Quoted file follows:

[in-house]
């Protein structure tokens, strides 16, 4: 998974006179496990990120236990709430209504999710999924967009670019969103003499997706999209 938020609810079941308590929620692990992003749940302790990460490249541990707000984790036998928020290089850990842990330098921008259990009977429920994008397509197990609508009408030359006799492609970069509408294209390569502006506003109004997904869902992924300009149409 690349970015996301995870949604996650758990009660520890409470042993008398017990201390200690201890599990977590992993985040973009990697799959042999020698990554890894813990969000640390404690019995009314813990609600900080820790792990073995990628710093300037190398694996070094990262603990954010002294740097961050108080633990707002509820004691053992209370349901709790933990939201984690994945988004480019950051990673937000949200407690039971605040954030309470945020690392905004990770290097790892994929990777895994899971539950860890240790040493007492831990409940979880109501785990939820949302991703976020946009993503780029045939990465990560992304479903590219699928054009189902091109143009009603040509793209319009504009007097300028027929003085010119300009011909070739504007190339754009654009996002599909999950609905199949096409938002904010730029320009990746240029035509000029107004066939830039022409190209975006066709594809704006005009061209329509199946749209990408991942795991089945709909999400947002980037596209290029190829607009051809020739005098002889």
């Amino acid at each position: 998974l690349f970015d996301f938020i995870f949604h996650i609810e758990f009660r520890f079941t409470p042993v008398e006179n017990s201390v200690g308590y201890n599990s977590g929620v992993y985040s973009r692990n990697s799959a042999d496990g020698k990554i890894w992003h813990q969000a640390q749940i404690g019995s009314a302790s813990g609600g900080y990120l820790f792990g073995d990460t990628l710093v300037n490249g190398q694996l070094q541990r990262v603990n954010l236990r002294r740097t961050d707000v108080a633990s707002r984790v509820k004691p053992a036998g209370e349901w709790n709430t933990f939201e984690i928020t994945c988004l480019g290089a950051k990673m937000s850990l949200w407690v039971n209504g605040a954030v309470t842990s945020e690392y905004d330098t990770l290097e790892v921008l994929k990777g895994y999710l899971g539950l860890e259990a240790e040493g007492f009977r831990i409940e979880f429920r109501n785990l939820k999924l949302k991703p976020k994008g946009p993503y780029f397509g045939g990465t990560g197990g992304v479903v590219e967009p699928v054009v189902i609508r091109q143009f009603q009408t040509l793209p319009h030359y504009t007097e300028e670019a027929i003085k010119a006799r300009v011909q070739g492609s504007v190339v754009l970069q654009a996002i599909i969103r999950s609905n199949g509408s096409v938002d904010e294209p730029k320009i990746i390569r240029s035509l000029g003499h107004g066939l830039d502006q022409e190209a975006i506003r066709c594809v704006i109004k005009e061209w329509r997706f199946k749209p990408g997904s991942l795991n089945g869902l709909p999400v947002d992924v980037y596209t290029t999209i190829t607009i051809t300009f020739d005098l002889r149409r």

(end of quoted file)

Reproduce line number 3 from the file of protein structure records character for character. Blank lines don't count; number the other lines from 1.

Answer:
């Amino acid at each position: 998974l690349f970015d996301f938020i995870f949604h996650i609810e758990f009660r520890f079941t409470p042993v008398e006179n017990s201390v200690g308590y201890n599990s977590g929620v992993y985040s973009r692990n990697s799959a042999d496990g020698k990554i890894w992003h813990q969000a640390q749940i404690g019995s009314a302790s813990g609600g900080y990120l820790f792990g073995d990460t990628l710093v300037n490249g190398q694996l070094q541990r990262v603990n954010l236990r002294r740097t961050d707000v108080a633990s707002r984790v509820k004691p053992a036998g209370e349901w709790n709430t933990f939201e984690i928020t994945c988004l480019g290089a950051k990673m937000s850990l949200w407690v039971n209504g605040a954030v309470t842990s945020e690392y905004d330098t990770l290097e790892v921008l994929k990777g895994y999710l899971g539950l860890e259990a240790e040493g007492f009977r831990i409940e979880f429920r109501n785990l939820k999924l949302k991703p976020k994008g946009p993503y780029f397509g045939g990465t990560g197990g992304v479903v590219e967009p699928v054009v189902i609508r091109q143009f009603q009408t040509l793209p319009h030359y504009t007097e300028e670019a027929i003085k010119a006799r300009v011909q070739g492609s504007v190339v754009l970069q654009a996002i599909i969103r999950s609905n199949g509408s096409v938002d904010e294209p730029k320009i990746i390569r240029s035509l000029g003499h107004g066939l830039d502006q022409e190209a975006i506003r066709c594809v704006i109004k005009e061209w329509r997706f199946k749209p990408g997904s991942l795991n089945g869902l709909p999400v947002d992924v980037y596209t290029t999209i190829t607009i051809t300009f020739d005098l002889r149409r």